Over time, Ricky designed improvements to his haven to accommodate his and Mikey's growth. Even after Pop's death five years later made a refuge unnecessary, he continued to tinker just for fun, and to maintain the tree house for his youngest brother. Mom hadn't dared to say in front of Pop that he was an architectural prodigy--Pop had made it so clear that he expected his firstborn to follow in his own footsteps as a city engineer--but on the day Rick graduated from architecture school, Mom boasted that she saw this day coming ever since the tree house went up.

Rick understood her pride, but inwardly he was upset that she mentioned the tree house in front of Karen. His fiancee knew vaguely that he'd designed a tree house, but not why, and the last thing he wanted on the eve of their wedding was for her to start worrying that all the Sammler men were wife-beaters. Years later, when he told her the whole story, Rick was stunned and hurt when Karen scornfully responded that he was deluding himself about building the tree house to protect his mother, and that "obviously" this was where he had learned his "pattern" of dealing with conflict by hiding from it.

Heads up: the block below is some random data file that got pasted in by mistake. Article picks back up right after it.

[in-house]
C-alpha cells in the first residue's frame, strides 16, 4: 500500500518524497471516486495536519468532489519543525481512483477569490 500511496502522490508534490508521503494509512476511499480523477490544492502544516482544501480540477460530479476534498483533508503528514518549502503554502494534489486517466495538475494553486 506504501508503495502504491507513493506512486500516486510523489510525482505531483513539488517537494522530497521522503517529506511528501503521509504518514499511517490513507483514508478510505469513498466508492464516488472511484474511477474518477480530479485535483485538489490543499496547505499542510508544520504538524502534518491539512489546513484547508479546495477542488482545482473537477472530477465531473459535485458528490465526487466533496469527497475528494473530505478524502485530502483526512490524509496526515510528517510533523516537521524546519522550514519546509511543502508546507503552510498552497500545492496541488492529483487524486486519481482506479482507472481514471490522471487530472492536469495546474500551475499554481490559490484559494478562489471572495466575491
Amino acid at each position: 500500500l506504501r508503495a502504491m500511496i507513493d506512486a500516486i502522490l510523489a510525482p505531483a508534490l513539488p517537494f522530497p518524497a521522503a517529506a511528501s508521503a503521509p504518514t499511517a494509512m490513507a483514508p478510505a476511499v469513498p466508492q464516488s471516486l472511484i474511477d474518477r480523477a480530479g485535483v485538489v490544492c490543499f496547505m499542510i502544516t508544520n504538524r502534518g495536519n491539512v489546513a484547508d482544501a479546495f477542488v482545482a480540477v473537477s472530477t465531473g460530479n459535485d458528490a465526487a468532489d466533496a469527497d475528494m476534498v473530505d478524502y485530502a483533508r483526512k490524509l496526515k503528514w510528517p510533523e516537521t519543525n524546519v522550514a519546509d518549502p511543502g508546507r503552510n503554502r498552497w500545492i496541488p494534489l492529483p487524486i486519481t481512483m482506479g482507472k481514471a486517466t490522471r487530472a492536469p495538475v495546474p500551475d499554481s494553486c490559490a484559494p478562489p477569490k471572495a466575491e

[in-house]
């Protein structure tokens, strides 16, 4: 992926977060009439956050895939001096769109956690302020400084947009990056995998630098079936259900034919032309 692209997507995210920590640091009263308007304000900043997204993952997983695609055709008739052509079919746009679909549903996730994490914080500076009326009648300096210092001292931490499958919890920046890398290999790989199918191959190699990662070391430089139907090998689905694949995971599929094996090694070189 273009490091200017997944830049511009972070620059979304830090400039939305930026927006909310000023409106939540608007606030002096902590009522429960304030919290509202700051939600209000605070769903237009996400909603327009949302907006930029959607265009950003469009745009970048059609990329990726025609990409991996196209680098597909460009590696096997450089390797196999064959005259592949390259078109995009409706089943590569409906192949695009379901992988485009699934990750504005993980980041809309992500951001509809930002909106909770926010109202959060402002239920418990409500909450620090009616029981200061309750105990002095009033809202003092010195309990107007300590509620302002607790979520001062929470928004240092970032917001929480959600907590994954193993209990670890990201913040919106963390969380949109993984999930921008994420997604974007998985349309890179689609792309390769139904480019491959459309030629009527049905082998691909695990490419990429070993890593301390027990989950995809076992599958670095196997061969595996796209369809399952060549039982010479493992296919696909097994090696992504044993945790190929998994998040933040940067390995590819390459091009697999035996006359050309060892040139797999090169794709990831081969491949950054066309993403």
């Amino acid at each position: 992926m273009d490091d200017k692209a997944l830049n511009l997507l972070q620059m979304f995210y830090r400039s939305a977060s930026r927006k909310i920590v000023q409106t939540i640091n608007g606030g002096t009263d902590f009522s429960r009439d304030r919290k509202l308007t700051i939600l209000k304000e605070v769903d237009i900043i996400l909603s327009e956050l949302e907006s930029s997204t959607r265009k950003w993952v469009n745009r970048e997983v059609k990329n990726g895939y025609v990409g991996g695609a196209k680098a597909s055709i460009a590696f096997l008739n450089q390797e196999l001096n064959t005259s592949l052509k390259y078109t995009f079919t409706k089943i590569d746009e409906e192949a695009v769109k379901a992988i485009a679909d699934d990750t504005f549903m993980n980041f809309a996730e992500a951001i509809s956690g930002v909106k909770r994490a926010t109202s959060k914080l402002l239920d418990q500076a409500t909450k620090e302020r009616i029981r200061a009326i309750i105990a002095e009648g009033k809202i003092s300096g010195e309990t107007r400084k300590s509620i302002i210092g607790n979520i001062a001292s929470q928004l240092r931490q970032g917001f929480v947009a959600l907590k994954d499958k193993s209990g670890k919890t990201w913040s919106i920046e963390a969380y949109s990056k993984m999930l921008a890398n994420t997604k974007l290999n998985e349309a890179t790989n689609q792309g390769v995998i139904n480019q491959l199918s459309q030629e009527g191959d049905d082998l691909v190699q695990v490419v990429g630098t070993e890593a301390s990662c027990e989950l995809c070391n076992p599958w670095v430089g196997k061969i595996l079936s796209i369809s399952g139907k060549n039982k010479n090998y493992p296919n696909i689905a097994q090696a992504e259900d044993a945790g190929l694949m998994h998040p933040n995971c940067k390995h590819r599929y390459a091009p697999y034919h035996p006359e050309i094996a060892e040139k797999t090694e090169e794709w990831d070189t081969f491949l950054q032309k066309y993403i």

His rounds completed with a check of the master bath, Rick entered his bedroom, smiling as he recalled how he and Mikey had handled the one design obstacle he hadn't been able to overcome: the tree house had no bathroom. What the hell, it wasn't as if anyone ever walked under the tree late at night! But his smile faded when he remembered that he and Mikey had drunk their first beer in that house. Pop had invited some of his union cronies over to watch a televised World Series game, and had stocked the refrigerator with beer. Confident that one bottle wouldn't be missed among so many, Ricky and Mikey, ages 13 and 12, had smuggled a beer up to the tree house and guzzled it that night. If only we hadn't made such a game of it, Rick thought in despair for the thousandth time, maybe Mikey...